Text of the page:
Together the four experiments pooled their data analysis power to arrive at a new world’s best value for the mass of the top quark of 173.34 ± 0.76 GeV/c2.

Experiments at the LHC at the CERN laboratory in Geneva, Switzerland and the Tevatron collider at Fermilab in Illinois, USA are the only ones that have ever seen top quarks—the heaviest elementary particles ever observed. The top quark’s huge mass (more than 100 times that of the proton) makes it one of the most important tools in the physicists’ quest to understand the nature of the universe.

The new precise value of the top-quark mass will allow scientists to test further the mathematical framework that describes the quantum connections between the top quark, the Higgs particle and the carrier of the electroweak force, the W boson. Theorists will explore how the new, more precise value will change predictions regarding the stability of the Higgs field and its effects on the evolution of the universe. It will also allow scientists to look for inconsistencies in the Standard Model of particle physics—searching for hints of new physics that will lead to a better understanding of the nature of the universe.

“The combining together of data from CERN and Fermilab to make a precision top quark mass result is a strong indication of its importance to understanding nature,” says Fermilab director Nigel Lockyer. “It’s a great example of the international collaboration in our field.”

Courtesy of: Fermilab and CERN

Courtesy of: Fermilab and CERN

A total of more than six thousand scientists from more than 50 countries participate in the four experimental collaborations. The CDF and DZero experiments discovered the top quark in 1995, and the Tevatron produced about 300,000 top quark events during its 25-year lifetime, completed in 2011. Since it started collider physics operations in 2009, the LHC has produced close to 18 million events with top quarks, making it the world’s leading top quark factory.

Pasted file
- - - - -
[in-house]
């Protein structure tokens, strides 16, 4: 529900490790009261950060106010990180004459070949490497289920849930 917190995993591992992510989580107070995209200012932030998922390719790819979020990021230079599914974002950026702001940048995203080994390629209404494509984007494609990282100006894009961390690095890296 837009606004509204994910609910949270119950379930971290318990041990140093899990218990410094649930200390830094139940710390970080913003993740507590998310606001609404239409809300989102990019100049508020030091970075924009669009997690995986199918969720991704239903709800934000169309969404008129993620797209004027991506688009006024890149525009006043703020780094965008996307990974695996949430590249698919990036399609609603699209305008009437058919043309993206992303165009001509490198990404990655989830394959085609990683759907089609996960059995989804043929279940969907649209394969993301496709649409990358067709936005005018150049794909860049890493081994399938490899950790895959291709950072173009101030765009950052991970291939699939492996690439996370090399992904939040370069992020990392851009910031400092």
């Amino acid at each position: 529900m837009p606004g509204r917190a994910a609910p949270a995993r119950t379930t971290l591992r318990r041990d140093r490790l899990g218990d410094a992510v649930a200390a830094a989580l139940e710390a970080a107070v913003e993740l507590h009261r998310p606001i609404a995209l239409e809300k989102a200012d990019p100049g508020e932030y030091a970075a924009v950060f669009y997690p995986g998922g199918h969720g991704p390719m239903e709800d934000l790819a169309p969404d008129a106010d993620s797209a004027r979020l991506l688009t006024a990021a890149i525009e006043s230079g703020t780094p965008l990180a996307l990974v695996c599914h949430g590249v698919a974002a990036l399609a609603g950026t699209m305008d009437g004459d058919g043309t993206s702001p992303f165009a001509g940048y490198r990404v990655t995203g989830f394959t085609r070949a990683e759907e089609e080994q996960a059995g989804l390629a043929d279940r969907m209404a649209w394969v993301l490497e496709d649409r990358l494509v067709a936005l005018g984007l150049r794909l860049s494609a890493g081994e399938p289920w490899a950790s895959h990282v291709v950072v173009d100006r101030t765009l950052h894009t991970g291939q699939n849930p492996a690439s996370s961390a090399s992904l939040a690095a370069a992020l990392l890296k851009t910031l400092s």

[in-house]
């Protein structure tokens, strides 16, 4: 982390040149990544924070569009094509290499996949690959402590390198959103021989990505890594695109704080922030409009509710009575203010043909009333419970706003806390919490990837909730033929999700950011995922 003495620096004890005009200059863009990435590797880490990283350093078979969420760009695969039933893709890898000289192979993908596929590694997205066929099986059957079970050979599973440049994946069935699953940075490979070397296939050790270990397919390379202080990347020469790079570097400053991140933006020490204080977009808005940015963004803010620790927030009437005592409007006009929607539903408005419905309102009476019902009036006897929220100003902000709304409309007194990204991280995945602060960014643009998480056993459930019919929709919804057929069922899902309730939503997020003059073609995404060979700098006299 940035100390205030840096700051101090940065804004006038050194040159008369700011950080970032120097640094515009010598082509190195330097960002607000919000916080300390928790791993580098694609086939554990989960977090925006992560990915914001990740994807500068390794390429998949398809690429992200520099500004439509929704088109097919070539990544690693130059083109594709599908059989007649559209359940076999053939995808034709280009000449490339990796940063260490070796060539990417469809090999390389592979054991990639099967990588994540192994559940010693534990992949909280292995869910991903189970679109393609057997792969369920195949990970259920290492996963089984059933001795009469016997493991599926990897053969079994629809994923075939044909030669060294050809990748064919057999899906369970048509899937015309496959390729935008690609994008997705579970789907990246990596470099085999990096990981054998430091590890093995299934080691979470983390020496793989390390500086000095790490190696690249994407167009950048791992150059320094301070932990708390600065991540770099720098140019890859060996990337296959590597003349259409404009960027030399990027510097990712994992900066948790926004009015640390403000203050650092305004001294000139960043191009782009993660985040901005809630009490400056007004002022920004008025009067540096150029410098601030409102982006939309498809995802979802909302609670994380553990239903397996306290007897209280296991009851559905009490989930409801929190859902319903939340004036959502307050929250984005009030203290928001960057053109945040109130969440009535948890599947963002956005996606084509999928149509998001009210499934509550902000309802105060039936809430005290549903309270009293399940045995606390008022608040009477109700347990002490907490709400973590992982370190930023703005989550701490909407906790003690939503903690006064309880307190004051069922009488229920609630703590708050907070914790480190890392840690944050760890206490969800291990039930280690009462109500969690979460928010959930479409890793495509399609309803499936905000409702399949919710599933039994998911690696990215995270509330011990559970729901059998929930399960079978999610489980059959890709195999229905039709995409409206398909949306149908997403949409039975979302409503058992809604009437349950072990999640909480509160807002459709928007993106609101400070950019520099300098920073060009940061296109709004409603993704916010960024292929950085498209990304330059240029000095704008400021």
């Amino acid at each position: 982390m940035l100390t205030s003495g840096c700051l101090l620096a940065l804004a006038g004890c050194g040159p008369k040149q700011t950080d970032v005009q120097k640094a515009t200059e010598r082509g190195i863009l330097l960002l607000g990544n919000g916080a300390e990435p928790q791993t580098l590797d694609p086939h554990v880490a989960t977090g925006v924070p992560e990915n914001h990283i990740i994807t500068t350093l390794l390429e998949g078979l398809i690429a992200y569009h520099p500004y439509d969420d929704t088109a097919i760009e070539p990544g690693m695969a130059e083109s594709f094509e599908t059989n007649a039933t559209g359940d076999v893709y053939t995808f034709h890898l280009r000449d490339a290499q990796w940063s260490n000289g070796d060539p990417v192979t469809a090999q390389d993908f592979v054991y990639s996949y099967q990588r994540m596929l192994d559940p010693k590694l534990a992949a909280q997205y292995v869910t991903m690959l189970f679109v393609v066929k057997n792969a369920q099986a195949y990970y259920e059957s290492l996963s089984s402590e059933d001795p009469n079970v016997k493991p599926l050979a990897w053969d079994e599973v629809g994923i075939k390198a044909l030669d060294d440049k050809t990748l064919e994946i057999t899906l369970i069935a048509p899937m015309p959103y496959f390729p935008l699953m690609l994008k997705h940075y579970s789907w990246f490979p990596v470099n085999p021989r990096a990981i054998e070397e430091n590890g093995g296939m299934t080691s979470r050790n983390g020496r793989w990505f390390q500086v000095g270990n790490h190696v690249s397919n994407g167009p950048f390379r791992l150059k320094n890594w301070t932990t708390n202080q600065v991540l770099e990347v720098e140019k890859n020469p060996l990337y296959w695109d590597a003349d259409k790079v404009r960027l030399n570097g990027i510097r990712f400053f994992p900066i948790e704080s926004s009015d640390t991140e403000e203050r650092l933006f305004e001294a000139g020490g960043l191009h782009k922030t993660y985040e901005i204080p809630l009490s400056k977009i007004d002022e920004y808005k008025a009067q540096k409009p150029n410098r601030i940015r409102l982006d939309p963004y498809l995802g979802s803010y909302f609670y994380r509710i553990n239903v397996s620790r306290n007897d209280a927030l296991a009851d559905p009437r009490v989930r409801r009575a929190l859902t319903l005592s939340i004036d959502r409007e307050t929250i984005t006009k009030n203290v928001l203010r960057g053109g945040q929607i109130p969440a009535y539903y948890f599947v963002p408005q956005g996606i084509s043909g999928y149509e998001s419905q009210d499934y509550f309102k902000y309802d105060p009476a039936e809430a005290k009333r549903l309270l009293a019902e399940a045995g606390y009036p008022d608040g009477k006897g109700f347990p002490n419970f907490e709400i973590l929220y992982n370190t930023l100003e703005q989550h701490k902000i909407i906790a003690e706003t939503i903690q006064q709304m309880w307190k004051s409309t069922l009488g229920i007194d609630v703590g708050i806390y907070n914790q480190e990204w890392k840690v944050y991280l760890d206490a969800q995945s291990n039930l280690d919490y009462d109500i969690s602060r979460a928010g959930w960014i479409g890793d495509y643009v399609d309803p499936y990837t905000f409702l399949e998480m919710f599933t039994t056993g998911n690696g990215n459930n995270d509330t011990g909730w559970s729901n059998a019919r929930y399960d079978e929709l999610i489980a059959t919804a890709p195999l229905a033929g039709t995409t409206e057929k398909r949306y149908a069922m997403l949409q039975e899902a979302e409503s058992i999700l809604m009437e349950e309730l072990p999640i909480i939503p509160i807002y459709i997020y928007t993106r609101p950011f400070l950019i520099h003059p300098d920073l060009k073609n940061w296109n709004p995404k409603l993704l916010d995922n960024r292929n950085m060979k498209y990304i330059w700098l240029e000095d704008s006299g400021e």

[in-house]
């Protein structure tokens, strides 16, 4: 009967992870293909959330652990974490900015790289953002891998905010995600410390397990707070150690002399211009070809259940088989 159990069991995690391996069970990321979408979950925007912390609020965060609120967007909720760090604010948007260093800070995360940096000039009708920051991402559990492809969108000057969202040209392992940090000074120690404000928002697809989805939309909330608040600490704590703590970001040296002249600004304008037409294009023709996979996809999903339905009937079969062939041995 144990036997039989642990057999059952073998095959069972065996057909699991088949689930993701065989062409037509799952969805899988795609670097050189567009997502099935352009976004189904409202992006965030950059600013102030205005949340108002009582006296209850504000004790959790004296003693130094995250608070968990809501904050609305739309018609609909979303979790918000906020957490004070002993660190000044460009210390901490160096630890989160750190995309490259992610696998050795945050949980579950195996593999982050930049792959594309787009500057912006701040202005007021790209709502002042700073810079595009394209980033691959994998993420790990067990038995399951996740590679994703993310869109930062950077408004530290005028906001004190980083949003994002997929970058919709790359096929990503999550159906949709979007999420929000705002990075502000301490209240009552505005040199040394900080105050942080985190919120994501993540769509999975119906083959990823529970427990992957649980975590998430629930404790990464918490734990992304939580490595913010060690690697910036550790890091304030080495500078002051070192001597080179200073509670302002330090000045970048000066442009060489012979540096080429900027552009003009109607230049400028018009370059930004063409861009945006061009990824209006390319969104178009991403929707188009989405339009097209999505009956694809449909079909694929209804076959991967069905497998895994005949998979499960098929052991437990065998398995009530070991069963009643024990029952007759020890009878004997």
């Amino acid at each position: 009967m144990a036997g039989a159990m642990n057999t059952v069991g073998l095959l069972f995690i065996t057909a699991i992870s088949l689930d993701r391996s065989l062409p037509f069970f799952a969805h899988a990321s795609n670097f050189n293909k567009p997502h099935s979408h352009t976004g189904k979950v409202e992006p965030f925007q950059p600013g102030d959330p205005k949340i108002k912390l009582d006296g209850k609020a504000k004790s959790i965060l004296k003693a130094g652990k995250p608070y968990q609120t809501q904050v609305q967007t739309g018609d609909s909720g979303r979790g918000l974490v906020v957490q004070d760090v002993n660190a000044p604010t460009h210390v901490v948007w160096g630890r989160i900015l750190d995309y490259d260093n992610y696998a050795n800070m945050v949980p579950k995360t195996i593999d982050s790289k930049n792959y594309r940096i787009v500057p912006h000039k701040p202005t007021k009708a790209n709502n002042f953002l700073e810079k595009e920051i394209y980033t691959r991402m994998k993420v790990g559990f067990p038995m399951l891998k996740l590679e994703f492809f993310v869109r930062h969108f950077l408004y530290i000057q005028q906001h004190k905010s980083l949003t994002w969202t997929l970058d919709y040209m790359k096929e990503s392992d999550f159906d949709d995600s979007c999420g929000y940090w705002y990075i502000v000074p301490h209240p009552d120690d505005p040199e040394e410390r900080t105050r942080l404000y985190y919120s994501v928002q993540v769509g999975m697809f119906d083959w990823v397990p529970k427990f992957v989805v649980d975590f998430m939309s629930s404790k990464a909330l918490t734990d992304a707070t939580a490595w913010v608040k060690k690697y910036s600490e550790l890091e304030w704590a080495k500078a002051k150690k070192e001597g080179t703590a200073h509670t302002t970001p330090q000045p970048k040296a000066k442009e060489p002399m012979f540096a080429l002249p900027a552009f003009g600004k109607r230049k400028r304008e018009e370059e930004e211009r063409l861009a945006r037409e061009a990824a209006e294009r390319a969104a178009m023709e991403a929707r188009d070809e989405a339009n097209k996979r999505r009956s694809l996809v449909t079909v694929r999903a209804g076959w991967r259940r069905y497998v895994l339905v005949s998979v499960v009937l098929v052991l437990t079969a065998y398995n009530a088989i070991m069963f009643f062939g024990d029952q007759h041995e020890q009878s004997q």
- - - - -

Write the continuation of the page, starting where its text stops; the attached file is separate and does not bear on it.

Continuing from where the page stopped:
“Collaborative competition is the name of the game,” says CERN’s Director General Rolf Heuer. “Competition between experimental collaborations and labs spurs us on, but collaboration such as this underpins the global particle physics endeavor and is essential in advancing our knowledge of the universe we live in.”

Each of the four collaborations previously released their individual top-quark mass measurements. Combining them together required close collaboration between the four experiments, understanding in detail each other’s techniques and uncertainties. Each experiment measured the top-quark mass using several different methods by analyzing different top quark decay channels, using sophisticated analysis techniques developed and improved over more than 20 years of top quark research beginning at the Tevatron and continuing at the LHC. The joint measurement has been submitted to the arXiv.

A version of this article was originally issued by Fermilab and CERN as a press release.


This Fermilab press release was published on February 24.